I grew these radishes using only home-made, all-vegetal compost for fertiliser.
Salad with Radish Greens, Photo Copyright M-J de Mesterton
Three ounces of radish greens contain on average 200mg (20% RDA) of calcium. They also provide 13% of the human RDA (recommended daily allotment) of iron, and vitamins A (280% RDA) and C (173% RDA). All vegetable-greens are high in vitamin K. magnesium and other beneficial minerals.
This home-garden-grown baby beetroot was washed, steamed for five minutes, then dressed with olive oil and a few drops of balsamic vinegar. The root, bulb and leaves were consumed by your faithful editor. Grown in soil with only kitchen compost as a fertiliser, and no pesticides, this exquisite, nutritious beet was part of a health-promoting luncheon. Here is an article in the Wellness Times about the many health-benefits of beets, by Jacob Schor, ND, FABNO. Dr Schor recommends drinking beet juice as well as eating the richly-coloured, elegant vegetables.
Beneficial Salad Tastes Better in a Beautiful Bowl
Napa cabbage, orange peppers, cayenne pepper and feta cheese are served in an antique Noritake bowl made by Baron Morimura in Japan in the early 20th century. Napa cabbage has a finer leaf than regular cabbage, but I think it needs to be softened considerably by marinating for several hours in vinegar and oil. The marinating process can be accelerated by setting your bowl of thinly-sliced Napa cabbage and marinade in a microwave oven at the defrost-setting for three minutes or slightly longer. I used white wine vinegar and olive oil for this health-promoting salad. To this bowl of simple cabbage, I added diced sweet mini-peppers, bits of home-grown cayenne pepper, and feta cheese. There you have a cruciferous, low-calorie vegetable, a heart-healthy combination of peppers that contain vitamin C, olive oil that is good for your blood, vinegar that adjusts your body’s acidity, and a little protein from the cheese.
Serving something-not-so-special in a sumptuous style makes healthy eating less boring, don’t you think?
Make a roux with flour and butter, Brown it slightly, then add milk or cream very swiftly while whisking it in the saucepan. Add Swiss cheese, and a little water to help blend the mixture. Incorporate Dijon mustard to taste. Salt and white or green pepper may be added if you need more flavour. Drizzle this cheese sauce over par-boiled broccoli which has been placed in a buttered baking dish. Bake in a medium-hot oven until the sauce is lightly golden.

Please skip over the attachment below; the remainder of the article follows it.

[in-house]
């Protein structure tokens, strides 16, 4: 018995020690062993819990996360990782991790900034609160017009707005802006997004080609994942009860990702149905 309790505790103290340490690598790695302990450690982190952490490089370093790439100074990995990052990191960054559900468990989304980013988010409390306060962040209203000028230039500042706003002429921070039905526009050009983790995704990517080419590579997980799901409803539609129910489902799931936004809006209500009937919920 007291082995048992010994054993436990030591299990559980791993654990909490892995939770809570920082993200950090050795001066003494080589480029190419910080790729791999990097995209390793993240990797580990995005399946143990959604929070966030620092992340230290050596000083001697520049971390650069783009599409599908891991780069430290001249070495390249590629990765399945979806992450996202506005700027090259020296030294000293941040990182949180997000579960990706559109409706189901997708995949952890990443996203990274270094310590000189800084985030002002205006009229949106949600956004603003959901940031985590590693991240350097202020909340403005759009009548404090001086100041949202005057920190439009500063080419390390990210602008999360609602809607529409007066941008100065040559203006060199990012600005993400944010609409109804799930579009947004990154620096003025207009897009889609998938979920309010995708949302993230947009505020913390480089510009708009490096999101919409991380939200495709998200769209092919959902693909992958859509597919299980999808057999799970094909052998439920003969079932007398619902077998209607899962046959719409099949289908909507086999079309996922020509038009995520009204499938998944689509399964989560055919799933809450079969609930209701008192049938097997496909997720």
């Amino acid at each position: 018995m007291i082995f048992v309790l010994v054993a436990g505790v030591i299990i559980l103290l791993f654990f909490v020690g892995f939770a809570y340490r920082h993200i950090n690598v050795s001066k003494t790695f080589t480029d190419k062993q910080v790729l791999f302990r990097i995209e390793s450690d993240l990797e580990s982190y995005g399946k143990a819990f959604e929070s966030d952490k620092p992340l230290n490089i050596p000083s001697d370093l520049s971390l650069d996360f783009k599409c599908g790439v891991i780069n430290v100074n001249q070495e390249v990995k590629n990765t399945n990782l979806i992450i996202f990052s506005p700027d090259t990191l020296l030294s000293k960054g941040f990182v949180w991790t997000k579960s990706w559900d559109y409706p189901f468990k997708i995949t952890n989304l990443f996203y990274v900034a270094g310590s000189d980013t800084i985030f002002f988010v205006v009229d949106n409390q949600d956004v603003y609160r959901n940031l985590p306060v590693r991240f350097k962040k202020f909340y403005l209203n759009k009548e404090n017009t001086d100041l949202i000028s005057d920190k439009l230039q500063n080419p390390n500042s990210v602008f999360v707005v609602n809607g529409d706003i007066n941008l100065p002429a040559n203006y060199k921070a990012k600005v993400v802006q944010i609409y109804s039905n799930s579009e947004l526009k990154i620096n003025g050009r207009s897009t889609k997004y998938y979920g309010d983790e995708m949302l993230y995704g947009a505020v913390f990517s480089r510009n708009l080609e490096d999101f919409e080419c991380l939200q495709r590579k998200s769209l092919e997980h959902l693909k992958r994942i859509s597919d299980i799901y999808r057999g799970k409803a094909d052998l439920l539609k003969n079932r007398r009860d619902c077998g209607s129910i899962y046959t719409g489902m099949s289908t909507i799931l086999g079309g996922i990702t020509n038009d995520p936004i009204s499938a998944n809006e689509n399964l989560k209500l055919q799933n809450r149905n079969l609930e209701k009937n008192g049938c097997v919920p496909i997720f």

Cucumbers, celery and red onions all chopped finely and dressed with vinegar and olive oil comprise a health-promoting salad. This elegant vegetable dish is refreshing in summer, and can help to prevent colds in winter. Vinegar helps to adjust your body’s alkalinity to the desired level, and olive oil is beneficial to the heart, reduces corporeal inflammation, and is now commonly known as an anti-cancer food.
Boiled yams, sliced fresh jalapeños, crushed pineapple and cream cheese are seasoned to your taste (I use Tajín chile-lime-salt seasoning from México) and baked in a dish after being crushed and mixed with my Braun hand-mixer. Courtesy of M-J de Mesterton, the Elegant Cook Thanksgiving, 2011
The Elegant Yam: a Versatile, Health-Promoting Root-Vegetable
Eating yams or sweet potatoes every day is believed to be one of the reasons the people of Okinawa, Japan, have the longest average life expectancy in the world.
According to Traditional Chinese Medicine, the yam is “neutral” in nature–somewhere between yin and yang. Its properties can help to tranquilise the mind, preserve youthful skin, nourish the spleen, stomach, kidneys, aid in digestion, and contribute to a feeling of fullness, something that can aid both dieters and poor people.
Yams contain vitamin B6, which can soothe the mind as well as boost immunity. Rich in linoleic acid and fibre, yams not only help to alleviate constipation, but can also reduce cholesterol build-up blood vessels, a process which helps prevent arteriosclerosis and thrombosis.
The yam is rich in protein, vitamins A , E and C, calcium, phosphorus, zinc, iron, magnesium, and potassium. Although its vitamin B1 and B2 content is six and three times higher than that of rice respectively, 100 grams (3.5 ounces) of yams produce only 99 calories, a one-third the amount that rice contains. Because yams are alkaline foods, they can help decrease body fat. Acid foods lead to fat-storage in the human body. Yams and sweet potatoes also contain lycopene, which is believed to help prevent prostate cancer. A hormone-like, anti-inflammatory compound called dioscin exists in both yams and sweet potatoes, as well as vitamin C and carotenoids.